A Poetry Map of the Isle of Man connects people with places and encourages exploration and enjoyment.
That was the message from Geoffrey Boot MHK, Minister for Environment, Food and Agriculture, who last night presented the prizes to the Poetry Map’s winner and runners-up.
The Poetry Map is a collaboration between UNESCO Biosphere Isle of Man, Culture Vannin and The Manx Bard.
It attracted more than 170 poems, which can be seen pinned to their locations on Culture Vannin’s website.
Judges were Minister Boot; Marlene Maska MLC, chair of the Isle of Man Arts Council and vice-chair of Culture Vannin; Stacey Astill, a Manx Bard, and James Franklin, Online and Educational Resources Officer with Culture Vannin.
The Minister said: ‘The Poetry Map connects people with their surroundings and encourages them to explore and enjoy the Isle of Man, two aims of our UNESCO Biosphere.
‘We were delighted by the quantity and quality of poems submitted, linked to locations all over the Isle of Man and not just the obvious beauty spots and landmarks.
‘The Poetry Map will be enjoyed by locals and visitors alike for years to come – and I hope it encourages people to explore and enjoy parts of the Island that are new to them and look at them through the eyes of the poets.’
David Callin’s poem ‘Alleluia’ won the competition. It is set in Slieau Whallian Plantation, St John’s, a stone’s throw from his home.
David said the poem celebrated the flowering of spring but was also inspired by seeing his wife, who dresses practically, in trousers, for work and gardening, in a summer dress.
He obtained the names of the species from one of his favourite books, Geoffrey Grigson's ‘Englishman's Flora’.
David, an accountant, discovered a love of poetry at Douglas High School, attends open mic poetry nights at the Bath and Bottle, Douglas, and has been widely published in magazines and on websites.
Runners up were Janet Lees, Howard Caine and Jacob O’Sullivan.
Janet’s poem ‘Sisters’ was inspired by times she shared with siblings Niki and Carole on family holidays to the Isle of Man.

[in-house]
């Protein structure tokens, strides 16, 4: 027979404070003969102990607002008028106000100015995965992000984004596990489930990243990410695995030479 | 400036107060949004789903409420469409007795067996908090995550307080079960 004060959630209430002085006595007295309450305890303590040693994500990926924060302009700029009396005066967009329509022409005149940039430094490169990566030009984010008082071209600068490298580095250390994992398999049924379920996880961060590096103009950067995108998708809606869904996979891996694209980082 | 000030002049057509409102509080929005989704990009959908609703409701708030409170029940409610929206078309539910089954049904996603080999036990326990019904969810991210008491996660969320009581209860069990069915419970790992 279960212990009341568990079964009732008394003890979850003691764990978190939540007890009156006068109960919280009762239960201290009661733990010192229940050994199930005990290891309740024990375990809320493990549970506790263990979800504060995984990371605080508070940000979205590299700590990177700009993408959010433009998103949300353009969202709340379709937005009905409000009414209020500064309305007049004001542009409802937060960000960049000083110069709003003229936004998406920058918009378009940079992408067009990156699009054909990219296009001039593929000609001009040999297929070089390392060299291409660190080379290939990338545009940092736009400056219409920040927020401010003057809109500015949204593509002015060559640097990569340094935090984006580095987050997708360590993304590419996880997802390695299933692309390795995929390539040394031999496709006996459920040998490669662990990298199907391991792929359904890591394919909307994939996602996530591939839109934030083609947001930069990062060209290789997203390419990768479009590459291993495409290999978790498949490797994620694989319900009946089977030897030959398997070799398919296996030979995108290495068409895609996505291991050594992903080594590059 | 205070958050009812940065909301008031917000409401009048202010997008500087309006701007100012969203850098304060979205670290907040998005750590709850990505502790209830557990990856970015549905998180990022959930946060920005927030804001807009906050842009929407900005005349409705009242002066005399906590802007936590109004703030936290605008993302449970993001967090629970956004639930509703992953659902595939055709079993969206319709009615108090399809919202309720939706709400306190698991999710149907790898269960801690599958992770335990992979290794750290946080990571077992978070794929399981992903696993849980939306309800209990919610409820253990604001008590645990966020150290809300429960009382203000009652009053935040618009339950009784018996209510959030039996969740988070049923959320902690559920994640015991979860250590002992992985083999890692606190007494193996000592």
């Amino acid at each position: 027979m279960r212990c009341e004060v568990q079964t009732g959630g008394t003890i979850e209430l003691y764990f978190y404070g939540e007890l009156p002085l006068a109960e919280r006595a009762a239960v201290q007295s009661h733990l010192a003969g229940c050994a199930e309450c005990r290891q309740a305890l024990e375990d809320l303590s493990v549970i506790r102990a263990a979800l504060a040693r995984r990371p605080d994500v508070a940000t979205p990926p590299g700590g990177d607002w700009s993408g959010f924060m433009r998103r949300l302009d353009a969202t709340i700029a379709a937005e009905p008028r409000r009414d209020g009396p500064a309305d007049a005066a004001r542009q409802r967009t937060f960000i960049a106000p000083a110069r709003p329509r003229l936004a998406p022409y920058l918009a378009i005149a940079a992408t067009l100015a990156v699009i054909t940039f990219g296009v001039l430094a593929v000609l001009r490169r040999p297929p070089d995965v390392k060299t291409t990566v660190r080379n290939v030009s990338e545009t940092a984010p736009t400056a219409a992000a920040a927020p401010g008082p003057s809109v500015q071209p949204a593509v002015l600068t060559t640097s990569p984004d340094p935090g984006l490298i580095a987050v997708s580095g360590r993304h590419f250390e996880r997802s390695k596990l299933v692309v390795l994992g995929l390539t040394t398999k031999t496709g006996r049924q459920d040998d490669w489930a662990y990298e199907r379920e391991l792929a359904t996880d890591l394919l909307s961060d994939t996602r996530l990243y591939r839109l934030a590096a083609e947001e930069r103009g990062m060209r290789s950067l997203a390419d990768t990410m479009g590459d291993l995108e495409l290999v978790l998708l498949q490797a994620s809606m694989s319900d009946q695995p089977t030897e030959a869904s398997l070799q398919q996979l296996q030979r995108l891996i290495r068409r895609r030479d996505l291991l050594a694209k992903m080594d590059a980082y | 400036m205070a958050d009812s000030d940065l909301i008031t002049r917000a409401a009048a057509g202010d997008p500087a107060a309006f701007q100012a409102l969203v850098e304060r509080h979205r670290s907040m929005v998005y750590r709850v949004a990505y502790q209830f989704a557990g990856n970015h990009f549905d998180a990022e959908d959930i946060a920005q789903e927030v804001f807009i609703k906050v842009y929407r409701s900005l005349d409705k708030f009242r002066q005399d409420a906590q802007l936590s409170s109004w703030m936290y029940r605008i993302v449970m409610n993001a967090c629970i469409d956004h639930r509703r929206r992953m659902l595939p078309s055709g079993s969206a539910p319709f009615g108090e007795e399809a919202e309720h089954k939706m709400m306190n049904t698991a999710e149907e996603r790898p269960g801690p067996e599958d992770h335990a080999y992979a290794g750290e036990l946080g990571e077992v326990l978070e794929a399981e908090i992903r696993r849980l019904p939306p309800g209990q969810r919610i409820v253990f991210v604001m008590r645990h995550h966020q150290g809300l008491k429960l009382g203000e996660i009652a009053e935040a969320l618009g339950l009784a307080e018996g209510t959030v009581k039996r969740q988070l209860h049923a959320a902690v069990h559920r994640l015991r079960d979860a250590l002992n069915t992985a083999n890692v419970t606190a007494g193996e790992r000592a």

‘We came over every year when we were young to stay with our grandma, Eva Corrin, in Port St Mary. The first thing we would do was run down to The Point and Perwick Bay to play on the rocks and the beach,’ said Janet, who has won numerous prizes for her work as a poet, artist and photographer. ‘The endless hours we spent there are some of my happiest memories. My sisters have always been my closest friends in the world and the poem is in memory of Carole, who died in 2014. I miss her every day.’
Howard Caine’s poem Cronk-y-Voddy was one of a pair he penned about Cronk-y-Voddy and submitted under the name Edwina Roache.
‘It was based on something the late John Kennaugh, my fellow Manx Radio presenter, said to me; that there’s a special quality of light at Cronk-y-Voddy,’ Howard said.
‘I took that as a start point, and riffed around the idea of the light falling on the fields, largely undeveloped yet sculpted by the weather, with John still enjoying them from his spiritual vantage.
‘The name Hill of the Dogs has always been a fascination and its origin seems lost in time, which adds to the area’s character.’
Jacob’s poem, ‘Imagining Lobsters’ is about boyhood dips in the sea, including a day he didn’t venture into the water.
‘This poem was written after standing on the old jetty at Port Soderick for 20 minutes one summer's day, trying to convince myself to jump in and swim round,’ he said. ‘My friend Liam was in the car beeping the horn at me to either swim or not swim, but to hurry up. It made me think of numerous other similar experiences, when friends had gone in before me, and how lucky we were for this to be the norm on a sunny day in the Isle of Man.’
The winner and runners up received beautiful hand-crafted trophies made from local wood by craftsman Dave Newsham, who works for DEFA.
The poems can all be seen on the Poetry Map of the Isle of Man on the Culture Vannin website.